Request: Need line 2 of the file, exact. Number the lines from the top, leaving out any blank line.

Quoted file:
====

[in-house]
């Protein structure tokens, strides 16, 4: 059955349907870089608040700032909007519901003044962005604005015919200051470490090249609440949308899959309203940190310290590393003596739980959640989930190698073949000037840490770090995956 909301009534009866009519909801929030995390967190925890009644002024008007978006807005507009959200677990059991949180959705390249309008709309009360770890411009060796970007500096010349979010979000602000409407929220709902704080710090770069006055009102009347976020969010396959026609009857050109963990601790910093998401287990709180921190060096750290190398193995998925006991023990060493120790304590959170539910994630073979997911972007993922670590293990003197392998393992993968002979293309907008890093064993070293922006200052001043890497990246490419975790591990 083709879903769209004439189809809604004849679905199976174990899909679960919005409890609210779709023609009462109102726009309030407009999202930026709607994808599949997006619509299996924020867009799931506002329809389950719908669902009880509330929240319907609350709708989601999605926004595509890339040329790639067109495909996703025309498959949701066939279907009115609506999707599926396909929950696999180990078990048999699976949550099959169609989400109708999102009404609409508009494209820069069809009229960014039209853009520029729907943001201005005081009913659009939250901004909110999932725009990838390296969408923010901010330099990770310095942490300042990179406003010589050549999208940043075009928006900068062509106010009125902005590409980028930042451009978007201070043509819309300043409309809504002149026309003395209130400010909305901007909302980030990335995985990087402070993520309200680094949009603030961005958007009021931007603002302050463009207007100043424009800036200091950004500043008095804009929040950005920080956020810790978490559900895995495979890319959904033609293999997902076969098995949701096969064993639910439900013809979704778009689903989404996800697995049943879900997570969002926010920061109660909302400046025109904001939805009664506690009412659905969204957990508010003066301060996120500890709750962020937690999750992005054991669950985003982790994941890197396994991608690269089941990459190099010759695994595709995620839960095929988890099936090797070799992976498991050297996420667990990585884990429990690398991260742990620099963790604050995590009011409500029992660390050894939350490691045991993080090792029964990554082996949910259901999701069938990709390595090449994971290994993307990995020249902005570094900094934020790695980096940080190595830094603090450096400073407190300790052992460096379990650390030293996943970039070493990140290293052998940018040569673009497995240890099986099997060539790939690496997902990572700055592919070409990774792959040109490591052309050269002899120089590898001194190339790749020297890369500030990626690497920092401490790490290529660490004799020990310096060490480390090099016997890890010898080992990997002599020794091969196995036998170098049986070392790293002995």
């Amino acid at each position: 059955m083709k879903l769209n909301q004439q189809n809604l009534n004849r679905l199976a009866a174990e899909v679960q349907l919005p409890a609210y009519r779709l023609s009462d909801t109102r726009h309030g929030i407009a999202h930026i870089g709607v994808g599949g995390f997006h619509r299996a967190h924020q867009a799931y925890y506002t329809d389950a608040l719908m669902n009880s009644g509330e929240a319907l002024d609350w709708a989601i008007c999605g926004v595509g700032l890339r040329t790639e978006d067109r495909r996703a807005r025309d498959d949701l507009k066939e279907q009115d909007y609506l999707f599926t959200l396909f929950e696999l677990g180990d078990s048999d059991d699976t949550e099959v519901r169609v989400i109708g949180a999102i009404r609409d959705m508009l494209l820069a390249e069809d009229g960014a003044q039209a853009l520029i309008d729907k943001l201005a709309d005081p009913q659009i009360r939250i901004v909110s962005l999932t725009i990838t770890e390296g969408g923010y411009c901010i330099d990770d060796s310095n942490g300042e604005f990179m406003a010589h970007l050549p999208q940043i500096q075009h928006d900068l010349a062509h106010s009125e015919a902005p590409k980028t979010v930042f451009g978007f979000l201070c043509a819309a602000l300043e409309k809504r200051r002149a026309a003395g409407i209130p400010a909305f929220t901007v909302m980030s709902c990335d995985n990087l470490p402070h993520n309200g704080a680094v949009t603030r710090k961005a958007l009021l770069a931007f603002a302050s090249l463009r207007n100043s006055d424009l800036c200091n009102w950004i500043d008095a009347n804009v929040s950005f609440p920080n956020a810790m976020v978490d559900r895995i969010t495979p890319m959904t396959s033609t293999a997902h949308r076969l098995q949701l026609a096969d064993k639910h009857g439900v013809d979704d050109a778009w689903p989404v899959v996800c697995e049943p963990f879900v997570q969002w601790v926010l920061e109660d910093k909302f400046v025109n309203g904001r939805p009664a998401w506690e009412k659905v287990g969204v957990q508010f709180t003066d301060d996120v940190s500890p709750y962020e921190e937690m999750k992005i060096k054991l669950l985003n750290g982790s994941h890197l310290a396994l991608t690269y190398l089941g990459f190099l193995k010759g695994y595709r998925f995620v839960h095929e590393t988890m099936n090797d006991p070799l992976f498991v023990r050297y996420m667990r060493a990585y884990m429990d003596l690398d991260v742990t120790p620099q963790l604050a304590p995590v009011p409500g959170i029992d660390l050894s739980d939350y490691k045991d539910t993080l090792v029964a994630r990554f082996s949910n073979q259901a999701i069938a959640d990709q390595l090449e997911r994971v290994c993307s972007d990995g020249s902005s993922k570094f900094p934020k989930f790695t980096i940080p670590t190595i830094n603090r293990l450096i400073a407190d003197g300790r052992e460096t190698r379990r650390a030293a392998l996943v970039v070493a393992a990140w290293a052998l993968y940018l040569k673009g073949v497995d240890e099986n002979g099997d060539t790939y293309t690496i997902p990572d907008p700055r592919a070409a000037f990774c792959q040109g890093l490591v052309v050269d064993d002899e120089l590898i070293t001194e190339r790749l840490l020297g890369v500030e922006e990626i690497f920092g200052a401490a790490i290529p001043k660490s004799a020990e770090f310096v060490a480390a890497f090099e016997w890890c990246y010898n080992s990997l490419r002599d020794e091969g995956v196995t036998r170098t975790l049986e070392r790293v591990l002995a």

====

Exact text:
């Protein structure tokens, strides 16, 4: 059955349907870089608040700032909007519901003044962005604005015919200051470490090249609440949308899959309203940190310290590393003596739980959640989930190698073949000037840490770090995956 909301009534009866009519909801929030995390967190925890009644002024008007978006807005507009959200677990059991949180959705390249309008709309009360770890411009060796970007500096010349979010979000602000409407929220709902704080710090770069006055009102009347976020969010396959026609009857050109963990601790910093998401287990709180921190060096750290190398193995998925006991023990060493120790304590959170539910994630073979997911972007993922670590293990003197392998393992993968002979293309907008890093064993070293922006200052001043890497990246490419975790591990 083709879903769209004439189809809604004849679905199976174990899909679960919005409890609210779709023609009462109102726009309030407009999202930026709607994808599949997006619509299996924020867009799931506002329809389950719908669902009880509330929240319907609350709708989601999605926004595509890339040329790639067109495909996703025309498959949701066939279907009115609506999707599926396909929950696999180990078990048999699976949550099959169609989400109708999102009404609409508009494209820069069809009229960014039209853009520029729907943001201005005081009913659009939250901004909110999932725009990838390296969408923010901010330099990770310095942490300042990179406003010589050549999208940043075009928006900068062509106010009125902005590409980028930042451009978007201070043509819309300043409309809504002149026309003395209130400010909305901007909302980030990335995985990087402070993520309200680094949009603030961005958007009021931007603002302050463009207007100043424009800036200091950004500043008095804009929040950005920080956020810790978490559900895995495979890319959904033609293999997902076969098995949701096969064993639910439900013809979704778009689903989404996800697995049943879900997570969002926010920061109660909302400046025109904001939805009664506690009412659905969204957990508010003066301060996120500890709750962020937690999750992005054991669950985003982790994941890197396994991608690269089941990459190099010759695994595709995620839960095929988890099936090797070799992976498991050297996420667990990585884990429990690398991260742990620099963790604050995590009011409500029992660390050894939350490691045991993080090792029964990554082996949910259901999701069938990709390595090449994971290994993307990995020249902005570094900094934020790695980096940080190595830094603090450096400073407190300790052992460096379990650390030293996943970039070493990140290293052998940018040569673009497995240890099986099997060539790939690496997902990572700055592919070409990774792959040109490591052309050269002899120089590898001194190339790749020297890369500030990626690497920092401490790490290529660490004799020990310096060490480390090099016997890890010898080992990997002599020794091969196995036998170098049986070392790293002995």